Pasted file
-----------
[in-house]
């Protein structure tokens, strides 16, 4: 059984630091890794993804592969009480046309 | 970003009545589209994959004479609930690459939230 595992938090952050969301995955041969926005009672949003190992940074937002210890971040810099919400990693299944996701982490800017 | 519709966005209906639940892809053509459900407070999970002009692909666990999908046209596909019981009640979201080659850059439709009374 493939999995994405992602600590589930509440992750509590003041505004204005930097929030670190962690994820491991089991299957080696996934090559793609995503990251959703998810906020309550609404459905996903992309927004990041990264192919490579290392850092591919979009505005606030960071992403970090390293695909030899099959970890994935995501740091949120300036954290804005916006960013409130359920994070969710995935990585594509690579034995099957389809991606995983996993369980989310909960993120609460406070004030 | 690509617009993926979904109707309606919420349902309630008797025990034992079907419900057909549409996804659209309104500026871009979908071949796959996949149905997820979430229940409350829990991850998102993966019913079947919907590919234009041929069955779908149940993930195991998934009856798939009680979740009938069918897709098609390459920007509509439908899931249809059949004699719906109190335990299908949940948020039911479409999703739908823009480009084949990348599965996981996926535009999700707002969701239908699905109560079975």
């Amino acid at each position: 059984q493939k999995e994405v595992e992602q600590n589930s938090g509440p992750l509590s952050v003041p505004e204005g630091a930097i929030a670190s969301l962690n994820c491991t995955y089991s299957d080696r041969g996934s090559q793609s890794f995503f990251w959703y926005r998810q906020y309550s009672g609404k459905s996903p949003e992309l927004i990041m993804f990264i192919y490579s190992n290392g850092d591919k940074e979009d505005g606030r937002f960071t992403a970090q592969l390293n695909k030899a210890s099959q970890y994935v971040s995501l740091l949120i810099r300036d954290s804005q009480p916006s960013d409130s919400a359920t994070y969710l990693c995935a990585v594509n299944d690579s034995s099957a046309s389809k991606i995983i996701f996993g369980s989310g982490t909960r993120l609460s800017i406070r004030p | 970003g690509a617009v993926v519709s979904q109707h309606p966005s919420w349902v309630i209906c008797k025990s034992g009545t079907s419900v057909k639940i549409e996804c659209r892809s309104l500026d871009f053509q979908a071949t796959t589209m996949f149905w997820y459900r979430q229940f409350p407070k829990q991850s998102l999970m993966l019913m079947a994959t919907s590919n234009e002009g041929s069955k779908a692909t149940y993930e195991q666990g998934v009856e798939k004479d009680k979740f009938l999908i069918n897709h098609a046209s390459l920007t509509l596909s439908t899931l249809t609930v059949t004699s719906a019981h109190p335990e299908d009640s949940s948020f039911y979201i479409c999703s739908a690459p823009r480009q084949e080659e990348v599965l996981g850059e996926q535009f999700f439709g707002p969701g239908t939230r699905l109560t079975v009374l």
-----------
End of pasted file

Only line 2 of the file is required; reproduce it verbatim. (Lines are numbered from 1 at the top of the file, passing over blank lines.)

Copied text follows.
């Protein structure tokens, strides 16, 4: 059984630091890794993804592969009480046309 | 970003009545589209994959004479609930690459939230 595992938090952050969301995955041969926005009672949003190992940074937002210890971040810099919400990693299944996701982490800017 | 519709966005209906639940892809053509459900407070999970002009692909666990999908046209596909019981009640979201080659850059439709009374 493939999995994405992602600590589930509440992750509590003041505004204005930097929030670190962690994820491991089991299957080696996934090559793609995503990251959703998810906020309550609404459905996903992309927004990041990264192919490579290392850092591919979009505005606030960071992403970090390293695909030899099959970890994935995501740091949120300036954290804005916006960013409130359920994070969710995935990585594509690579034995099957389809991606995983996993369980989310909960993120609460406070004030 | 690509617009993926979904109707309606919420349902309630008797025990034992079907419900057909549409996804659209309104500026871009979908071949796959996949149905997820979430229940409350829990991850998102993966019913079947919907590919234009041929069955779908149940993930195991998934009856798939009680979740009938069918897709098609390459920007509509439908899931249809059949004699719906109190335990299908949940948020039911479409999703739908823009480009084949990348599965996981996926535009999700707002969701239908699905109560079975």